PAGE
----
I’m sure we all have an assumption of how the students at Oxford University live, right? Well, as a visitor there, I was both pleasantly surprised and predictably humoured by the antiquated yet entertaining formalities, as well as some of the informalities, that occur inside the ivy-covered walls of England’s oldest university.
Whilst there, I attended their adequately named formal hall, happening daily, and great hall happening bi-weekly, both of which students pay extra for. Formal hall is the same food as the normal dinner expected in catered living but served on nice plates and everyone dresses up in their ‘sub fusc’, a robe of sorts that is worn over nice clothing. Great hall, however, is a whole new menu, and much fancier than the formal.
Since we had celebrated my boyfriend’s birthday that week, his friends brought out a bottle of champagne before dinner (the most I’ve ever gotten a friend was an £8 bottle of Smirnoff, but maybe that’s just me), which then caused perhaps the best sentence I will ever hear in my life; “you got champagne on my Gucci loafers!” which was of course followed by laughter and a self-depreciative “I can’t believe I just said that”.
Walking into great hall, I was surrounded by canvases of alumni from various centuries in which I can only assume is oil paint because its oxford, they don’t mess about when it comes to portraiture! Sitting down I saw three glasses in front of me: a wine glass, a water glass, and a mini wine glass that I later found out was a port glass, yes port if you can believe it, all illuminated by candlelight. Luckily, I had been warned about what happened next as a gavel was tapped and everyone stood up whilst the tutors from the college walked in in full robes, sitting at a large table at the front of the room. This was followed by a student who read Latin from a paddle (a translation of which I couldn’t give even if I tried), then the gavel was tapped again, and we sat. Whilst stifling a laugh, not out of disrespect, but out of shock for the sheer formality of it all, I remembered that I was told these students are given the incentive of a free bottle of wine if they read the Latin twice, making it all seem slightly less alien to me since, I too would read Latin, albeit terribly, for a free bottle, wouldn’t we all? Though I would probably end up summoning some sort of demon by accident so best leave it to those who understand it.
I’m not quite sure whether they just said that to make themselves seem way less posh
Slightly panicking about which knife or fork to use, I began to eat the four-course meal that was displayed before me on fancy looking plates. It goes without saying that the food was great, the fourth course consisting of a cheese platter which I was incredibly excited about and, of course, the port. Mustering up my best Mr Birling impression (don’t ever let anyone tell you GCSE English won’t come in handy) I was handed the port, but not before being told by a fellow teenager that port must be passed to the left so I can’t ask someone else to pour it for me, which I tried out of fear of spilling it everywhere and being beheaded or some other medieval punishment. Now, I was promised by the other students that port was not common at great hall and that I was just lucky to experience it that day, though I’m not quite sure whether they just said that to make themselves seem way less posh. Either way, I feel as though I am much more cultured for it. Ah the self-importance of the upper class!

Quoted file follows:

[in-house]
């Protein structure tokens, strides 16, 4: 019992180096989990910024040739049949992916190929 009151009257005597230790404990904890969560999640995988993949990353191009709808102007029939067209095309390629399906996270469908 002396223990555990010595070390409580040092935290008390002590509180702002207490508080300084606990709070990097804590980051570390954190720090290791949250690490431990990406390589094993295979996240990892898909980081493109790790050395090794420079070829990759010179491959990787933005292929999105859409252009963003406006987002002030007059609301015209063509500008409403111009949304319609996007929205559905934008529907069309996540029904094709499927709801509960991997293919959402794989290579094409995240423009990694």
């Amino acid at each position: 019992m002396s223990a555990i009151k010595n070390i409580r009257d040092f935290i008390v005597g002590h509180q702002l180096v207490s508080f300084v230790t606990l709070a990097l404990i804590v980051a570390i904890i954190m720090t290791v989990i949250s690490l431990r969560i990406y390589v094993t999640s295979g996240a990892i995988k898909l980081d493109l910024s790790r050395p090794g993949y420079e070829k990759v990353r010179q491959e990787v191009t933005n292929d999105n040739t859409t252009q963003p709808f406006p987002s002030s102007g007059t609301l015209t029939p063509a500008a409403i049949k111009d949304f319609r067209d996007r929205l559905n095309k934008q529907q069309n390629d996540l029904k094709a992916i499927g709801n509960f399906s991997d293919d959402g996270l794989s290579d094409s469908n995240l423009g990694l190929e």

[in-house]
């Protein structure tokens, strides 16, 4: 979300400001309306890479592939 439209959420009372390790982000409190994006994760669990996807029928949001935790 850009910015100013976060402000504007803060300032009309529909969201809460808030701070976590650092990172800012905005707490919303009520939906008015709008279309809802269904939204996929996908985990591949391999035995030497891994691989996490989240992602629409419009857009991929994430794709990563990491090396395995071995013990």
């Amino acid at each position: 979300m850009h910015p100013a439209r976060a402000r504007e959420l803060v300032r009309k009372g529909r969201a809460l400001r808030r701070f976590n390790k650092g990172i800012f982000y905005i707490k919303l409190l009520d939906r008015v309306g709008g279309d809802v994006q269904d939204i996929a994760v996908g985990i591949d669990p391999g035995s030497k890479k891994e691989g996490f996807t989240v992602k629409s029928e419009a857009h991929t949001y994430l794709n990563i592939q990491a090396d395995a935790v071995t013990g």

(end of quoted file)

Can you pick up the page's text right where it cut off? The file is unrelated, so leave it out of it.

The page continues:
After, we left to go to their student bar, and let’s just say the formal traditions stopped there and absolute chaos ensued. It was the night for the college rugby team’s weekly drinking game, the rules of which I am both unaware of and unable to disclose as I will be punished for “coaching” next time I participate (though I don’t see that happening in the future out of instinctive self-preservation). Having absolutely no idea what any of the rules were, I watched by boyfriend down two pints on the spot just for being late and then pour an entire pint all over himself, only partially aiming for his mouth, for a reason I couldn’t even begin to guess.
If you’re confused, imagine how confused I was
Then it was apparently my turn. The game, which I was unaware we were playing, consisted of saying “aye” and a couple of other things that I didn’t understand in a correct pattern or the correct number of times (again, still no clue). My boyfriend before me had said “aye aye aye” which was apparently correct (what???) and that was literally all the instruction I was given. Panicking I said “just… aye?” the response to which was laughter and being told I had to drink. If you’re confused, imagine how confused I was.
So, whilst the formal traditions seem odd to those of us who aren’t used to them, and it may not be the most common university experience, I think some of England’s best and brightest deserve a little glamour and debauchery, just as long as our future politicians are hitting the books more often than the bar!
In article images courtesy of @oxford_uni via Instagram.com. No changes were made to these images.
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